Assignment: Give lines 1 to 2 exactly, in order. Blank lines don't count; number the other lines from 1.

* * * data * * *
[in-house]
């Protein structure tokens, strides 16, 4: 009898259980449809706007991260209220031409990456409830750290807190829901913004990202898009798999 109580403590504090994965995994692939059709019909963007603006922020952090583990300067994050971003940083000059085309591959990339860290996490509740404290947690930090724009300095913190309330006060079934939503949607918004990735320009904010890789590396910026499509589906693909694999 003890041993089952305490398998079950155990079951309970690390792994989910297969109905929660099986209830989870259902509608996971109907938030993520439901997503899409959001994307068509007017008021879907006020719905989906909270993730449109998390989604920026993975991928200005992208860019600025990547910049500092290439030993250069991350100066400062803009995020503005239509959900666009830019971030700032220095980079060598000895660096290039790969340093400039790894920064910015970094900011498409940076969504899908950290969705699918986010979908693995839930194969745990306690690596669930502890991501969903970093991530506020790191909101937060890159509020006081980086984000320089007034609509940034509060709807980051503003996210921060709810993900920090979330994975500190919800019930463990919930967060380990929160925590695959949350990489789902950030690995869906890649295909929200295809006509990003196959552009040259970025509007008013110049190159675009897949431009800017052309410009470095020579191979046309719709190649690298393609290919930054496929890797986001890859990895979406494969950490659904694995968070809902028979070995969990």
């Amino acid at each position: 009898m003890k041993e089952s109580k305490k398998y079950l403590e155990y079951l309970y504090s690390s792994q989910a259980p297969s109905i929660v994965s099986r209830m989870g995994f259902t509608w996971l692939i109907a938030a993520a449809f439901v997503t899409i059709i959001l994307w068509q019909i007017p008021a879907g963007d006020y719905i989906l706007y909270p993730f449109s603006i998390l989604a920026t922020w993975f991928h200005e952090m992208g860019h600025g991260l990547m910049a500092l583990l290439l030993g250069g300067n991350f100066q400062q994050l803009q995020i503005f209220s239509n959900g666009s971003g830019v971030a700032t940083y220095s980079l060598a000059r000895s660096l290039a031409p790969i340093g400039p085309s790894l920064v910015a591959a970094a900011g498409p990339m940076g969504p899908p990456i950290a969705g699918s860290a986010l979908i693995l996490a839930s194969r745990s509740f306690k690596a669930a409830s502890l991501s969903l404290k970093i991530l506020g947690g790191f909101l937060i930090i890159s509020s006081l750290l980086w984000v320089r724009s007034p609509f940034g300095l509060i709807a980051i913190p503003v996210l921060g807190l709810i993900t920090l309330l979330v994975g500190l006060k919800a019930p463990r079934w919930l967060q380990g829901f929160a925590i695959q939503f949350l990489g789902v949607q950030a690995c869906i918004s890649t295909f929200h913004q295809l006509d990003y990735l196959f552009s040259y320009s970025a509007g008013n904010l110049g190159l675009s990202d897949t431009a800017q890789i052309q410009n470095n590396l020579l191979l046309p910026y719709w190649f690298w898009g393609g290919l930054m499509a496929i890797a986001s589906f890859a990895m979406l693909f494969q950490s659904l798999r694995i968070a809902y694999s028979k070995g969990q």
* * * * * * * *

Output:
[in-house]
């Protein structure tokens, strides 16, 4: 009898259980449809706007991260209220031409990456409830750290807190829901913004990202898009798999 109580403590504090994965995994692939059709019909963007603006922020952090583990300067994050971003940083000059085309591959990339860290996490509740404290947690930090724009300095913190309330006060079934939503949607918004990735320009904010890789590396910026499509589906693909694999 003890041993089952305490398998079950155990079951309970690390792994989910297969109905929660099986209830989870259902509608996971109907938030993520439901997503899409959001994307068509007017008021879907006020719905989906909270993730449109998390989604920026993975991928200005992208860019600025990547910049500092290439030993250069991350100066400062803009995020503005239509959900666009830019971030700032220095980079060598000895660096290039790969340093400039790894920064910015970094900011498409940076969504899908950290969705699918986010979908693995839930194969745990306690690596669930502890991501969903970093991530506020790191909101937060890159509020006081980086984000320089007034609509940034509060709807980051503003996210921060709810993900920090979330994975500190919800019930463990919930967060380990929160925590695959949350990489789902950030690995869906890649295909929200295809006509990003196959552009040259970025509007008013110049190159675009897949431009800017052309410009470095020579191979046309719709190649690298393609290919930054496929890797986001890859990895979406494969950490659904694995968070809902028979070995969990």